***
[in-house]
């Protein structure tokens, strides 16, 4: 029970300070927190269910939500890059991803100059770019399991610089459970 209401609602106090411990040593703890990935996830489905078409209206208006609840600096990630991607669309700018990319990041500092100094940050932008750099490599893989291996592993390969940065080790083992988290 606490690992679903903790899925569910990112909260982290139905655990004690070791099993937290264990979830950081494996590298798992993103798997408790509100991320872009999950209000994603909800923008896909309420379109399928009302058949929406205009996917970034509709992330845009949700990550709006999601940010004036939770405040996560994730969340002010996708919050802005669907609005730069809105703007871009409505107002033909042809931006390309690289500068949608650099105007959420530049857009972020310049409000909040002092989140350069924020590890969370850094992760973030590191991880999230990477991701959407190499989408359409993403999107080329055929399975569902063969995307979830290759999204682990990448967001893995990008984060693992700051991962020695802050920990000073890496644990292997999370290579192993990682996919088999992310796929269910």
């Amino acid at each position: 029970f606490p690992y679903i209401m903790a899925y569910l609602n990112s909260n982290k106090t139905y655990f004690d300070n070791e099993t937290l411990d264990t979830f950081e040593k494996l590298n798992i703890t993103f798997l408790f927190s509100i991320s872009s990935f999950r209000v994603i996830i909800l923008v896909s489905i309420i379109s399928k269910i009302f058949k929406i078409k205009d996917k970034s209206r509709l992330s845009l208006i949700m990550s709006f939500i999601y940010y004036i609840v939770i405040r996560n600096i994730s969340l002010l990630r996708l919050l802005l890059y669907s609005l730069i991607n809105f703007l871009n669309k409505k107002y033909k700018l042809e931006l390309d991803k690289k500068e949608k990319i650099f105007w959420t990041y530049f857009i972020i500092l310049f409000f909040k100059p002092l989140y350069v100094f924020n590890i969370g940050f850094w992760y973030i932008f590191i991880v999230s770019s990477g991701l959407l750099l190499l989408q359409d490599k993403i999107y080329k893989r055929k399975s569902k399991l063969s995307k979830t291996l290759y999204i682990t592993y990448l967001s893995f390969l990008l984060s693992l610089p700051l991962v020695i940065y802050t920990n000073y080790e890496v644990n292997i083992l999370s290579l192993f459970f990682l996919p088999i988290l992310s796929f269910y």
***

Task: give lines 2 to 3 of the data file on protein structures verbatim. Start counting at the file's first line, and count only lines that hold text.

């Protein structure tokens, strides 16, 4: 029970300070927190269910939500890059991803100059770019399991610089459970 209401609602106090411990040593703890990935996830489905078409209206208006609840600096990630991607669309700018990319990041500092100094940050932008750099490599893989291996592993390969940065080790083992988290 606490690992679903903790899925569910990112909260982290139905655990004690070791099993937290264990979830950081494996590298798992993103798997408790509100991320872009999950209000994603909800923008896909309420379109399928009302058949929406205009996917970034509709992330845009949700990550709006999601940010004036939770405040996560994730969340002010996708919050802005669907609005730069809105703007871009409505107002033909042809931006390309690289500068949608650099105007959420530049857009972020310049409000909040002092989140350069924020590890969370850094992760973030590191991880999230990477991701959407190499989408359409993403999107080329055929399975569902063969995307979830290759999204682990990448967001893995990008984060693992700051991962020695802050920990000073890496644990292997999370290579192993990682996919088999992310796929269910």
């Amino acid at each position: 029970f606490p690992y679903i209401m903790a899925y569910l609602n990112s909260n982290k106090t139905y655990f004690d300070n070791e099993t937290l411990d264990t979830f950081e040593k494996l590298n798992i703890t993103f798997l408790f927190s509100i991320s872009s990935f999950r209000v994603i996830i909800l923008v896909s489905i309420i379109s399928k269910i009302f058949k929406i078409k205009d996917k970034s209206r509709l992330s845009l208006i949700m990550s709006f939500i999601y940010y004036i609840v939770i405040r996560n600096i994730s969340l002010l990630r996708l919050l802005l890059y669907s609005l730069i991607n809105f703007l871009n669309k409505k107002y033909k700018l042809e931006l390309d991803k690289k500068e949608k990319i650099f105007w959420t990041y530049f857009i972020i500092l310049f409000f909040k100059p002092l989140y350069v100094f924020n590890i969370g940050f850094w992760y973030i932008f590191i991880v999230s770019s990477g991701l959407l750099l190499l989408q359409d490599k993403i999107y080329k893989r055929k399975s569902k399991l063969s995307k979830t291996l290759y999204i682990t592993y990448l967001s893995f390969l990008l984060s693992l610089p700051l991962v020695i940065y802050t920990n000073y080790e890496v644990n292997i083992l999370s290579l192993f459970f990682l996919p088999i988290l992310s796929f269910y």